Bilali Muhammad (c.1770-c.1857) was an enslaved man who lived on a plantation on Sapelo Island, Georgia. He was a Fula, originally from Timbo, in the Muslim empire of Fouta-Djallon, in present-day Guinea. Bilali Muhammad and his wife, Phoebe, had twelve sons, whose fates are unknown, and seven daughters -- Binto, Charlotte, Fatima, Hester, Margaret, Medina and Yoruba.
Muhammad was purchased in the Caribbean around 1801 by Georgia politician and agriculturalist Thomas Spalding. who owned a plantation on Sapelo Island.
In the 1820s, Bilali Muhammad hand-wrote a 13-page text in Arabic. That document is in the collection of the Hargrett Rare Book & Manuscript Library at the University of Georgia.
Salih Bilali (c.1770-c.1846) also was a Muslim Fula, and he was from the Kianah on the Niger River, in the kingdom of Massina. He was purchased in the Caribbean by John Couper, and taken to St. Simons Island, Georgia, were he was enslaved. Salih Bilali, like his contemporary, Bilali Muhammad, also served as a slave driver.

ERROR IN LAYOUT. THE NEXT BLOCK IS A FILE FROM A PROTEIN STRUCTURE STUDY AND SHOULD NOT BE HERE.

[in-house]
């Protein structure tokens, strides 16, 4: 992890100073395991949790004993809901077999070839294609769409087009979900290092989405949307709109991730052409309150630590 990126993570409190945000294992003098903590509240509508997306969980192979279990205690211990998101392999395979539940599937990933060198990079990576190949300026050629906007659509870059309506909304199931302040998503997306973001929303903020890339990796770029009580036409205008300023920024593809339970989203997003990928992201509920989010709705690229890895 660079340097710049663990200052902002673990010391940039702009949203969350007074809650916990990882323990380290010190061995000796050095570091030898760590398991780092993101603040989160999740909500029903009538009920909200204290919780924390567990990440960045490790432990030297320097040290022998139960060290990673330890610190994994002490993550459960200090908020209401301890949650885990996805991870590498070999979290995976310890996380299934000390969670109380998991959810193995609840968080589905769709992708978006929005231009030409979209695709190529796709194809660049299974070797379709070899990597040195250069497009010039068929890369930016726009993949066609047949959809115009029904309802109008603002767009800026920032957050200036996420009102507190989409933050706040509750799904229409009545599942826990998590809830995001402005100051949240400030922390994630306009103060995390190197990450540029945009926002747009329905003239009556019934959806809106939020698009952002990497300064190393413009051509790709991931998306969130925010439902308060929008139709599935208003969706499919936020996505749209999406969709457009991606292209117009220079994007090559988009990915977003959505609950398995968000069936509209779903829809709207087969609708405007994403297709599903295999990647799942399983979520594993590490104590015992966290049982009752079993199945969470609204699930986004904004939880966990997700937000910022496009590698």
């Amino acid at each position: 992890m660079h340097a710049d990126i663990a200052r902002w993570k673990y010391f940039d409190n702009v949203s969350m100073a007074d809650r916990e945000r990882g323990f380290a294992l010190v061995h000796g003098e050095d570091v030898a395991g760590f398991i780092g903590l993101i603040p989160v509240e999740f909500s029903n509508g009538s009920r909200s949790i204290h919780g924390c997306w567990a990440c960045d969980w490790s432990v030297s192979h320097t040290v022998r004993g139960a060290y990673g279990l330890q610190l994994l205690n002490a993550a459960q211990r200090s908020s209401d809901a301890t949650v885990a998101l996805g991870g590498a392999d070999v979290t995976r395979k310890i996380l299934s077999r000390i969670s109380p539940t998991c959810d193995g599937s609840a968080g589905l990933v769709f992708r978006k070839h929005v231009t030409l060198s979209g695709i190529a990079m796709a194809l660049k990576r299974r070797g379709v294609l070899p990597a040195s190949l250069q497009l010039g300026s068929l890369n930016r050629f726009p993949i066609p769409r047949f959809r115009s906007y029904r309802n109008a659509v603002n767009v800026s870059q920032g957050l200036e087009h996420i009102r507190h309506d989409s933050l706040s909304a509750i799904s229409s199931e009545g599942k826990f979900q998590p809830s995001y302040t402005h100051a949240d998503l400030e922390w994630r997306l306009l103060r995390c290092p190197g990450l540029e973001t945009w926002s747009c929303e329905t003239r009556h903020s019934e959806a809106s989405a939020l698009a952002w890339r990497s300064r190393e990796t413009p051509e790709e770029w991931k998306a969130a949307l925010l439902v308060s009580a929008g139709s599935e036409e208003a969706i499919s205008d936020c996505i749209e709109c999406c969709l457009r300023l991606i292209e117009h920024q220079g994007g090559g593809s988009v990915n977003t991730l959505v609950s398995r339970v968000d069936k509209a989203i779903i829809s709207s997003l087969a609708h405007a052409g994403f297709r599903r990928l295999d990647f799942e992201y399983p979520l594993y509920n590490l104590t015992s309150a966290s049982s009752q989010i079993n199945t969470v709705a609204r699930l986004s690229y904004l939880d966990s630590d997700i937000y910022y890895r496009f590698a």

In the book, Drums and Shadows: Survival Studies Among the Coastal Negroes, published by the Georgia Writers' Project. Sapelo Island residents Katie Brown and Shad Hall share stories about their grandfather, Bilali Muhammad, his wife, Phoebe, and their daughters.
"Magret an uh daughtuh Cotto use tuh say dat Belali an he wife Phoebe pray on duh bead. Dey wuz bery puhticluh bout duh time dey pray an dey bery regluh bout duh hour." -- Katie Brown.
Photograph by Muriel and Malcolm Bell, Jr. Library of Congress, Prints & Photographs Division.